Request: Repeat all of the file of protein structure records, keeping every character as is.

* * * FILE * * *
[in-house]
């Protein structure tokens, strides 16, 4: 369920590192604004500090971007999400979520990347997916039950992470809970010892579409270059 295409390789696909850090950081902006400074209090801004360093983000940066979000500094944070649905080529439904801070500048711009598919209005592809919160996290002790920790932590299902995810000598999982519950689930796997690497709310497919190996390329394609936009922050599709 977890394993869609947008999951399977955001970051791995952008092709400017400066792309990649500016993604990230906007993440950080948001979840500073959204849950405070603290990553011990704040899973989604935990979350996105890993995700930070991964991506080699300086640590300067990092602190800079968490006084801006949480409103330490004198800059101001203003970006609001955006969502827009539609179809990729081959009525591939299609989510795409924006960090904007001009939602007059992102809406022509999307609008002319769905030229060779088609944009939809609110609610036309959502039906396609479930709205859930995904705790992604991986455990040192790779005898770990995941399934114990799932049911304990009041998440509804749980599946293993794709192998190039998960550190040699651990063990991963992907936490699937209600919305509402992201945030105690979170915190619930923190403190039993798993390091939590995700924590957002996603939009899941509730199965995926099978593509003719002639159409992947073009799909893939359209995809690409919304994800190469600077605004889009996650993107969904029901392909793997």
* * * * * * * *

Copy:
[in-house]
């Protein structure tokens, strides 16, 4: 369920590192604004500090971007999400979520990347997916039950992470809970010892579409270059 295409390789696909850090950081902006400074209090801004360093983000940066979000500094944070649905080529439904801070500048711009598919209005592809919160996290002790920790932590299902995810000598999982519950689930796997690497709310497919190996390329394609936009922050599709 977890394993869609947008999951399977955001970051791995952008092709400017400066792309990649500016993604990230906007993440950080948001979840500073959204849950405070603290990553011990704040899973989604935990979350996105890993995700930070991964991506080699300086640590300067990092602190800079968490006084801006949480409103330490004198800059101001203003970006609001955006969502827009539609179809990729081959009525591939299609989510795409924006960090904007001009939602007059992102809406022509999307609008002319769905030229060779088609944009939809609110609610036309959502039906396609479930709205859930995904705790992604991986455990040192790779005898770990995941399934114990799932049911304990009041998440509804749980599946293993794709192998190039998960550190040699651990063990991963992907936490699937209600919305509402992201945030105690979170915190619930923190403190039993798993390091939590995700924590957002996603939009899941509730199965995926099978593509003719002639159409992947073009799909893939359209995809690409919304994800190469600077605004889009996650993107969904029901392909793997």